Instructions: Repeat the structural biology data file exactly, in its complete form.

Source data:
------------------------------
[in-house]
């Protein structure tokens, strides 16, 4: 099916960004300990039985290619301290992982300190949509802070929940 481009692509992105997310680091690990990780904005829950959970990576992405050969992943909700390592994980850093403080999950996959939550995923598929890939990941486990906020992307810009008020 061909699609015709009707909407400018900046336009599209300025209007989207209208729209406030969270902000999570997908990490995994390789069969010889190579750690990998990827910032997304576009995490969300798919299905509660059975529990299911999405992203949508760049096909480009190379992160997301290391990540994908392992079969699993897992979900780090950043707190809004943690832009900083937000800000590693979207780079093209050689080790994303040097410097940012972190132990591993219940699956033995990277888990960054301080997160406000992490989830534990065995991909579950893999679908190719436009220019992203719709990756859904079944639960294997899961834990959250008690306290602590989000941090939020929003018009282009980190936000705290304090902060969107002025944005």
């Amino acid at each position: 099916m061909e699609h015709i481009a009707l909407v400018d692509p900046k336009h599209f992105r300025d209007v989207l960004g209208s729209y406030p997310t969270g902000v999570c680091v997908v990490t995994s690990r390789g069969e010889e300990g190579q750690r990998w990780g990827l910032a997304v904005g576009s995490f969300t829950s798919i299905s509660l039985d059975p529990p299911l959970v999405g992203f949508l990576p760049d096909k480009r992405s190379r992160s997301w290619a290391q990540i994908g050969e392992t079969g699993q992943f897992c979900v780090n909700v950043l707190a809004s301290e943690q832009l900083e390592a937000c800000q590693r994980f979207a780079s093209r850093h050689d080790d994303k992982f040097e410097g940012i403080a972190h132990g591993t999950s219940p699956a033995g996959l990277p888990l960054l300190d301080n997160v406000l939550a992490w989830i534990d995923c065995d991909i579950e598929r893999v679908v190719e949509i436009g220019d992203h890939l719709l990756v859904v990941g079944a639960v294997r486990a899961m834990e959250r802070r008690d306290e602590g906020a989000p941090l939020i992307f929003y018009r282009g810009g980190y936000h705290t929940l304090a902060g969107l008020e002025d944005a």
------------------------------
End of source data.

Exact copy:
[in-house]
């Protein structure tokens, strides 16, 4: 099916960004300990039985290619301290992982300190949509802070929940 481009692509992105997310680091690990990780904005829950959970990576992405050969992943909700390592994980850093403080999950996959939550995923598929890939990941486990906020992307810009008020 061909699609015709009707909407400018900046336009599209300025209007989207209208729209406030969270902000999570997908990490995994390789069969010889190579750690990998990827910032997304576009995490969300798919299905509660059975529990299911999405992203949508760049096909480009190379992160997301290391990540994908392992079969699993897992979900780090950043707190809004943690832009900083937000800000590693979207780079093209050689080790994303040097410097940012972190132990591993219940699956033995990277888990960054301080997160406000992490989830534990065995991909579950893999679908190719436009220019992203719709990756859904079944639960294997899961834990959250008690306290602590989000941090939020929003018009282009980190936000705290304090902060969107002025944005």
């Amino acid at each position: 099916m061909e699609h015709i481009a009707l909407v400018d692509p900046k336009h599209f992105r300025d209007v989207l960004g209208s729209y406030p997310t969270g902000v999570c680091v997908v990490t995994s690990r390789g069969e010889e300990g190579q750690r990998w990780g990827l910032a997304v904005g576009s995490f969300t829950s798919i299905s509660l039985d059975p529990p299911l959970v999405g992203f949508l990576p760049d096909k480009r992405s190379r992160s997301w290619a290391q990540i994908g050969e392992t079969g699993q992943f897992c979900v780090n909700v950043l707190a809004s301290e943690q832009l900083e390592a937000c800000q590693r994980f979207a780079s093209r850093h050689d080790d994303k992982f040097e410097g940012i403080a972190h132990g591993t999950s219940p699956a033995g996959l990277p888990l960054l300190d301080n997160v406000l939550a992490w989830i534990d995923c065995d991909i579950e598929r893999v679908v190719e949509i436009g220019d992203h890939l719709l990756v859904v990941g079944a639960v294997r486990a899961m834990e959250r802070r008690d306290e602590g906020a989000p941090l939020i992307f929003y018009r282009g810009g980190y936000h705290t929940l304090a902060g969107l008020e002025d944005a």